To abstain is to not do something… that can be as simple as not voting, or not eating watermelon, or not doing drugs… and it’s always good to abstain from things that are harmful to you or someone else, or to society in general. It’s not good to abstain from voting all the time, but there are certain instances when abstaining from a particular vote at a meeting is warranted because you don’t have enough information or the outcome directly affects you.
In regard to abstaining from actions or behaviors that are harmful, it is very hard to understand why there are people who disagree on such abstinence! Teaching abstinence from sexual activity outside marriage as part of sex education in junior high and high school in our nation has been termed “not good” or in some places “forbidden” especially if they want to keep the Federal grants awarded to them for preventing teen pregnancies. What part of this word abstinence don’t you understand???
Abstinence is a normal, commonly used avoidance tactic! If one doesn’t want to get burned, abstain from using matches. If one doesn’t want to go to jail, abstain from illegal or unlawful activity. If one doesn’t want to lose control of his or her inhibitions, abstain from drugs and/or alcohol. If one doesn’t want to gain weight, abstain from eating sweets and exercise more. The list goes on and on. But why does abstinence get the bad rap in the media as a way to avoid teen pregnancy? Some say that teens might find themselves in a situation and then not be prepared with a condom! Condoms aren’t really “safe sex” anyway – people can get many STDs from skin-to-skin contact and that latex item covers only one body part! Abstinence is not merely about avoiding the activity, but more about reserving sex for the one life-long relationship a person wants to have.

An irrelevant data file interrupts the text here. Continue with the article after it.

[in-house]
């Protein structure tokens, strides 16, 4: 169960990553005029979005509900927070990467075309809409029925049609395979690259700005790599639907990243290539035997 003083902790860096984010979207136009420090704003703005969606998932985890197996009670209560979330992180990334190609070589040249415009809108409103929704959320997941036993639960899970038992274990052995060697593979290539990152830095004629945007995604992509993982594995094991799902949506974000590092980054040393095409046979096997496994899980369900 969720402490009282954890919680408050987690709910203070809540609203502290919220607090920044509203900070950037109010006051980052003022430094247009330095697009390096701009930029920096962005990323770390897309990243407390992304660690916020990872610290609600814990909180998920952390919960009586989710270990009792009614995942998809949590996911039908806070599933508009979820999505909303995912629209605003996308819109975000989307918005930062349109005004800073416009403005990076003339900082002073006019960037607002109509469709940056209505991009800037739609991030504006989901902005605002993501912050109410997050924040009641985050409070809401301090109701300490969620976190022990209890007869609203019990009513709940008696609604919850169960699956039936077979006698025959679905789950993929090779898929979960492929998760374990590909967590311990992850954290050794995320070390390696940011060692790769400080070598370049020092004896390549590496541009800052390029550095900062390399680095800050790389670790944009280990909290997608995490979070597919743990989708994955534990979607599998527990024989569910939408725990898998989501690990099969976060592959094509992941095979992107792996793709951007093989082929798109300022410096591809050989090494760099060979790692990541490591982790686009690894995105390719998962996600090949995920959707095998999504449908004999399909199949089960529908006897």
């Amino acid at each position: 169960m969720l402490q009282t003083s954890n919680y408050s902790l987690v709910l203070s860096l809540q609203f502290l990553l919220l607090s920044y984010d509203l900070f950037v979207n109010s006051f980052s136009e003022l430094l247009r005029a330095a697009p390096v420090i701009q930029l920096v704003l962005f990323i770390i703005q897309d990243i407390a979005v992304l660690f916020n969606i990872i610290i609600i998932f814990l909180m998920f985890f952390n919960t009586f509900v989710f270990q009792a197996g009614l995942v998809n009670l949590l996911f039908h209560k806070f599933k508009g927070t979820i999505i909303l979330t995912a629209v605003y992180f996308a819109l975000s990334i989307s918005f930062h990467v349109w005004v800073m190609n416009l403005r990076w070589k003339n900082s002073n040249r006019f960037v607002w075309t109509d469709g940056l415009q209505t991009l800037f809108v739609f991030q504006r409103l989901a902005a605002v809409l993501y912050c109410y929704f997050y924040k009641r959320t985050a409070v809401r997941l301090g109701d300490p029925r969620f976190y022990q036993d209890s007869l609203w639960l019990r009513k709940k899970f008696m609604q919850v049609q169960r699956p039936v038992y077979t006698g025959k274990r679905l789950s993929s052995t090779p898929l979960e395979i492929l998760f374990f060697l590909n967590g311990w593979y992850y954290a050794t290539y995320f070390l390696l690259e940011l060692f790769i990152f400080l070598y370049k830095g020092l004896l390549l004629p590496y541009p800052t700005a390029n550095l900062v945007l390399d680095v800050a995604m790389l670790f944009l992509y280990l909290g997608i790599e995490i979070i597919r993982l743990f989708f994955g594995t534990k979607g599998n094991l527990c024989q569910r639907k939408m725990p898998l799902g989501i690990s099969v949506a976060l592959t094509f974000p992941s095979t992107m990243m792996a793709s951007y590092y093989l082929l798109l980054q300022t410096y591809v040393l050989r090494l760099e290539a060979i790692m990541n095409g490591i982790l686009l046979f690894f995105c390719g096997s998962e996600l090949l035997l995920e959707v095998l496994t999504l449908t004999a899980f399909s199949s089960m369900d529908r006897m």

There have been many statistics in the past several years from evidence-based studies that prove the success of abstinence education in lowering teen pregnancy and in reducing the incidence of sexually transmitted diseases. Teens themselves have admitted that having strong family support helps them to keep their decision to remain abstinent until marriage. Studies have shown that many teenagers keep that commitment for 18 months or longer – and some much longer because, even before the 18 months pass, they have renewed it after another season of abstinence education. Abstinence education needs to be taught at more than one age level to give reinforcement and support to those who make these healthy decisions.
Now over half of all teens in the US have never had sex as compared to 10 years ago when the percentages were turned around and more than half of teens were having sex. As an abstinence educator for nearly 15 years, I know first-hand that many teen girls who found themselves pregnant wish they had waited. They realized the resulting consequences of raising a child, or the emotions they would have to endure when considering adoption or abortion, were much harder than they could have imagined before getting pregnant. Although God has a purpose for each and every life, doing things in the right order (dating, marriage and then sex) would have allowed them much more freedom in their teen years.
Freedom is the operative word when talking about abstinence. If individuals choose abstinence, they have freedom from all the consequences of the harmful activity as well as enjoying the benefits from waiting to pursue their personal gratification at a better time in their lives. There are even more studies proving that married people have better sex, are happier, and have more possibilities to gain wealth. Why not wait and have the best???
Shirley Briggeman, former Exec. Dir. of Crossroads Pregnancy Center (Auburn Hills, MI) currently resides in NW Ohio and has worked among teens and parents in presenting abstinence education for the past 15 years.